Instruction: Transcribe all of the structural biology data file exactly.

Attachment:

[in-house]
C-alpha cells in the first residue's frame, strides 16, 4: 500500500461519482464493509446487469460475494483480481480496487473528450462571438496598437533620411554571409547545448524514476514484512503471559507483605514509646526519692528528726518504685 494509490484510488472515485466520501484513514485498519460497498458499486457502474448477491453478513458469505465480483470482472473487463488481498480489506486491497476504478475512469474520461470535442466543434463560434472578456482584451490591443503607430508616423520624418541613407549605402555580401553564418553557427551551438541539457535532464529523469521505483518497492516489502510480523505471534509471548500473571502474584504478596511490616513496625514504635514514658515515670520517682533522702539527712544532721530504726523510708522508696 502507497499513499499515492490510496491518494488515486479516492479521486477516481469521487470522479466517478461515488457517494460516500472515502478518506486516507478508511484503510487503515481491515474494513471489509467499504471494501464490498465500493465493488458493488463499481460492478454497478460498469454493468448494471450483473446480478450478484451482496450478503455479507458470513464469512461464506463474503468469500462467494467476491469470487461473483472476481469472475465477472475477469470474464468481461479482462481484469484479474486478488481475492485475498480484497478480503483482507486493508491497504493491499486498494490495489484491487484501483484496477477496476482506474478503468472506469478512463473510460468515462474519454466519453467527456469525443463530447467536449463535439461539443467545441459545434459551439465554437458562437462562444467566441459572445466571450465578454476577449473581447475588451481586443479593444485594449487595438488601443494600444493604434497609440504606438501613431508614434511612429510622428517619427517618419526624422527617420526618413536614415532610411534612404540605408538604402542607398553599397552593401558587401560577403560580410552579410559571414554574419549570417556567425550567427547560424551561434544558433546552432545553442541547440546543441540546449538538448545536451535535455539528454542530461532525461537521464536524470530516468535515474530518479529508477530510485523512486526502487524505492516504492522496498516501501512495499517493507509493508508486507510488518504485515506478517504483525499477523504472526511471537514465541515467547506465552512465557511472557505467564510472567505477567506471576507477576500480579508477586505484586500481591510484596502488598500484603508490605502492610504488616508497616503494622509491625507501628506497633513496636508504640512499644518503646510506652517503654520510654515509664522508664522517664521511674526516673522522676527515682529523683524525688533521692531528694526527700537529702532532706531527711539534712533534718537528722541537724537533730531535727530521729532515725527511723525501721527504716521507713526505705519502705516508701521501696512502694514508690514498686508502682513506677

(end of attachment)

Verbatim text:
[in-house]
C-alpha cells in the first residue's frame, strides 16, 4: 500500500461519482464493509446487469460475494483480481480496487473528450462571438496598437533620411554571409547545448524514476514484512503471559507483605514509646526519692528528726518504685 494509490484510488472515485466520501484513514485498519460497498458499486457502474448477491453478513458469505465480483470482472473487463488481498480489506486491497476504478475512469474520461470535442466543434463560434472578456482584451490591443503607430508616423520624418541613407549605402555580401553564418553557427551551438541539457535532464529523469521505483518497492516489502510480523505471534509471548500473571502474584504478596511490616513496625514504635514514658515515670520517682533522702539527712544532721530504726523510708522508696 502507497499513499499515492490510496491518494488515486479516492479521486477516481469521487470522479466517478461515488457517494460516500472515502478518506486516507478508511484503510487503515481491515474494513471489509467499504471494501464490498465500493465493488458493488463499481460492478454497478460498469454493468448494471450483473446480478450478484451482496450478503455479507458470513464469512461464506463474503468469500462467494467476491469470487461473483472476481469472475465477472475477469470474464468481461479482462481484469484479474486478488481475492485475498480484497478480503483482507486493508491497504493491499486498494490495489484491487484501483484496477477496476482506474478503468472506469478512463473510460468515462474519454466519453467527456469525443463530447467536449463535439461539443467545441459545434459551439465554437458562437462562444467566441459572445466571450465578454476577449473581447475588451481586443479593444485594449487595438488601443494600444493604434497609440504606438501613431508614434511612429510622428517619427517618419526624422527617420526618413536614415532610411534612404540605408538604402542607398553599397552593401558587401560577403560580410552579410559571414554574419549570417556567425550567427547560424551561434544558433546552432545553442541547440546543441540546449538538448545536451535535455539528454542530461532525461537521464536524470530516468535515474530518479529508477530510485523512486526502487524505492516504492522496498516501501512495499517493507509493508508486507510488518504485515506478517504483525499477523504472526511471537514465541515467547506465552512465557511472557505467564510472567505477567506471576507477576500480579508477586505484586500481591510484596502488598500484603508490605502492610504488616508497616503494622509491625507501628506497633513496636508504640512499644518503646510506652517503654520510654515509664522508664522517664521511674526516673522522676527515682529523683524525688533521692531528694526527700537529702532532706531527711539534712533534718537528722541537724537533730531535727530521729532515725527511723525501721527504716521507713526505705519502705516508701521501696512502694514508690514498686508502682513506677